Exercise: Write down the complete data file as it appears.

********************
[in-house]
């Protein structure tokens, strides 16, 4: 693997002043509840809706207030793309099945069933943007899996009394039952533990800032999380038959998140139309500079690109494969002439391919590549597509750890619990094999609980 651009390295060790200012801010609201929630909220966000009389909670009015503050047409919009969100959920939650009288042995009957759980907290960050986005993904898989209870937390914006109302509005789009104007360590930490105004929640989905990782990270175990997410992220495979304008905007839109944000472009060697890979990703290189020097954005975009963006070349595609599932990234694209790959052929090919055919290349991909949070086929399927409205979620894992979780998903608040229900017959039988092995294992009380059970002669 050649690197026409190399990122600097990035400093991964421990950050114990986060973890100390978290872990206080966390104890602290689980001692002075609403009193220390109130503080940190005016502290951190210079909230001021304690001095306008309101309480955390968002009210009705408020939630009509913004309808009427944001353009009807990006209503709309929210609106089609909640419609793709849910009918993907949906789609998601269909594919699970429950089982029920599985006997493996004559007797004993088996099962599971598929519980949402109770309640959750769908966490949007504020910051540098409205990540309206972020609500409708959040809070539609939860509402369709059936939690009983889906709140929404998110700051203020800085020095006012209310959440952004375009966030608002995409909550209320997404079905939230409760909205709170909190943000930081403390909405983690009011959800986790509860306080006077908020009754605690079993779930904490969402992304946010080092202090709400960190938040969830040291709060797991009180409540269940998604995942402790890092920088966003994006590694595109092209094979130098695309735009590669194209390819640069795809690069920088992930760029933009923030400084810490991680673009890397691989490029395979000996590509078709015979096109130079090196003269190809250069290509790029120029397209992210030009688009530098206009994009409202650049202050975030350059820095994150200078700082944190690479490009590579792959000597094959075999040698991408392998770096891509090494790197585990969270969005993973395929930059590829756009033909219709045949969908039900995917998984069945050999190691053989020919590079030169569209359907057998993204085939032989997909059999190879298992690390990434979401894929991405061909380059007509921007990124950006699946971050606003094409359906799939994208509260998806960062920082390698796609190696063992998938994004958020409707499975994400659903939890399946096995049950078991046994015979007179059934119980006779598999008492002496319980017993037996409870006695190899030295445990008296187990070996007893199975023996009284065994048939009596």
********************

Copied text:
[in-house]
């Protein structure tokens, strides 16, 4: 693997002043509840809706207030793309099945069933943007899996009394039952533990800032999380038959998140139309500079690109494969002439391919590549597509750890619990094999609980 651009390295060790200012801010609201929630909220966000009389909670009015503050047409919009969100959920939650009288042995009957759980907290960050986005993904898989209870937390914006109302509005789009104007360590930490105004929640989905990782990270175990997410992220495979304008905007839109944000472009060697890979990703290189020097954005975009963006070349595609599932990234694209790959052929090919055919290349991909949070086929399927409205979620894992979780998903608040229900017959039988092995294992009380059970002669 050649690197026409190399990122600097990035400093991964421990950050114990986060973890100390978290872990206080966390104890602290689980001692002075609403009193220390109130503080940190005016502290951190210079909230001021304690001095306008309101309480955390968002009210009705408020939630009509913004309808009427944001353009009807990006209503709309929210609106089609909640419609793709849910009918993907949906789609998601269909594919699970429950089982029920599985006997493996004559007797004993088996099962599971598929519980949402109770309640959750769908966490949007504020910051540098409205990540309206972020609500409708959040809070539609939860509402369709059936939690009983889906709140929404998110700051203020800085020095006012209310959440952004375009966030608002995409909550209320997404079905939230409760909205709170909190943000930081403390909405983690009011959800986790509860306080006077908020009754605690079993779930904490969402992304946010080092202090709400960190938040969830040291709060797991009180409540269940998604995942402790890092920088966003994006590694595109092209094979130098695309735009590669194209390819640069795809690069920088992930760029933009923030400084810490991680673009890397691989490029395979000996590509078709015979096109130079090196003269190809250069290509790029120029397209992210030009688009530098206009994009409202650049202050975030350059820095994150200078700082944190690479490009590579792959000597094959075999040698991408392998770096891509090494790197585990969270969005993973395929930059590829756009033909219709045949969908039900995917998984069945050999190691053989020919590079030169569209359907057998993204085939032989997909059999190879298992690390990434979401894929991405061909380059007509921007990124950006699946971050606003094409359906799939994208509260998806960062920082390698796609190696063992998938994004958020409707499975994400659903939890399946096995049950078991046994015979007179059934119980006779598999008492002496319980017993037996409870006695190899030295445990008296187990070996007893199975023996009284065994048939009596």